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Grand Roundup

Grand Roundup: Top 5 posts for 2013

The five most-read stories published this year on Scope were:

What are the consequences of sleep deprivation?: Brandon Peters, MD, an adjunct clinical faculty member at the Stanford Center for Sleep Sciences and Medicine, explains how lack of sleep can negatively affect a person’s well-being in this Huffington Post piece.

My parents don’t think I’m smart enough for family medicine: One medical student’s story: In this candid guest post, Raymond Tsai, a fourth-year Stanford medical student, discusses his decision to pursue a career in family medicine despite his parents’ objections.

Best thing since sliced bread? A (potential) new diagnostic for celiac disease: A new diagnostic test developed by Stanford immunologist Mark Davis, PhD, and his team may provide a faster, more accurate and less invasive way to test patients for celiac disease. Their findings were published in the Proceedings of the National Academy of Sciences.

The secret life of hair follicles, revealed by Stanford researchers: Stanford researchers delve into the cells surrounding our hair follicles to better understand what makes them grow and maintain hair. In the process, research associate Yiqin Xiong, PhD, and associate professor of medicine Ching-Pin Chang, MD, PhD, have identified a signaling circuit that controls the activity of stem cells, called “bulge cells,” within the follicle.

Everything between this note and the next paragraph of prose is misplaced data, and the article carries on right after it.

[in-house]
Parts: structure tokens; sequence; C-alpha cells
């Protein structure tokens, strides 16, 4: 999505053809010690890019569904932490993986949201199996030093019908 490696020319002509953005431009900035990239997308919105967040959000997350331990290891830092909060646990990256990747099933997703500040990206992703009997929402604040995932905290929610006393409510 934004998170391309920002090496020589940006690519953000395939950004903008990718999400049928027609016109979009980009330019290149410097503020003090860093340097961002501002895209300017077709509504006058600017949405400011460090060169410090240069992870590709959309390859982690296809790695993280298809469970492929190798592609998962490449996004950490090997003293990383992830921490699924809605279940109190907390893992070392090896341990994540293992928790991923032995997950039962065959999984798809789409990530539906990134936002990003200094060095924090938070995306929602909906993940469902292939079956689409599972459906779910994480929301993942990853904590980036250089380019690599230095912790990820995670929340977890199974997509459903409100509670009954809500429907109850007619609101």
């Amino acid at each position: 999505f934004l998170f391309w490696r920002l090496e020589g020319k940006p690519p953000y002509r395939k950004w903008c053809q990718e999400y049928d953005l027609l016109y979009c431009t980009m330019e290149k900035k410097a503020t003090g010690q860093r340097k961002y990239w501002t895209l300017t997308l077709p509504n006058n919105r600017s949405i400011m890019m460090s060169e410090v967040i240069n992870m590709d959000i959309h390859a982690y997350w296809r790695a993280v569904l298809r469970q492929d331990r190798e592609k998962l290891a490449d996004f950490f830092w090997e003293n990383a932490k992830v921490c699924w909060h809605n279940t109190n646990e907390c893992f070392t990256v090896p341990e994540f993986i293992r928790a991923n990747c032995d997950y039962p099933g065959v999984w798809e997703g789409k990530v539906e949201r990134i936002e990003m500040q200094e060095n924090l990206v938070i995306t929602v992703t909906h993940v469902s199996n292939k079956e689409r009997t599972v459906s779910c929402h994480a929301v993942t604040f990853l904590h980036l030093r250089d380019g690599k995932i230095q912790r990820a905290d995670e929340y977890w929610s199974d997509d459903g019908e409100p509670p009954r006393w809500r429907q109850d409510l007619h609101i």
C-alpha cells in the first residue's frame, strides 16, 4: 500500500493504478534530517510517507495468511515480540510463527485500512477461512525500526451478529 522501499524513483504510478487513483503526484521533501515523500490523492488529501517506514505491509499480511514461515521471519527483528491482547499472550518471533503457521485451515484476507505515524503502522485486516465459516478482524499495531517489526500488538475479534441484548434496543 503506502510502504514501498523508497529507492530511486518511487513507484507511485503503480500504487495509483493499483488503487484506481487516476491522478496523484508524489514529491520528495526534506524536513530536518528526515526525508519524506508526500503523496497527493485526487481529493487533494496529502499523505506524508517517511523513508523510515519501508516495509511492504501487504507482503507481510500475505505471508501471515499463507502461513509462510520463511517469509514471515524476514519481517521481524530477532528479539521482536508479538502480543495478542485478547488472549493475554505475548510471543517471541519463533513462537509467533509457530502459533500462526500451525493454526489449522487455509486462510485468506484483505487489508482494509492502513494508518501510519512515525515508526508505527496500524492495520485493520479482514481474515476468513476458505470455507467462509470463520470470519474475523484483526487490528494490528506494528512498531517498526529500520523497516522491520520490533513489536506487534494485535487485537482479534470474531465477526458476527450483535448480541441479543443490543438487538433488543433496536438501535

The day my doctor thanked me: In this first-person piece, Inspire contributor Shani Weber shares how her experience with the rare genetic disorder Ehlers-Danlos Syndrome (EDS) has helped her educate doctors and others about it.

And still going strong – the most popular post from the past:

Researchers explain how “cooling glove” can improve exercise recovery and performance: The “cooling glove,” a device that helps people cool themselves quickly by using their hand to dissipate heat, was created more than a decade ago by Stanford biologists Dennis Grahn and Craig Heller, PhD. This video demonstrates the device and explains how it can be used to dramatically improve exercise recovery and performance.

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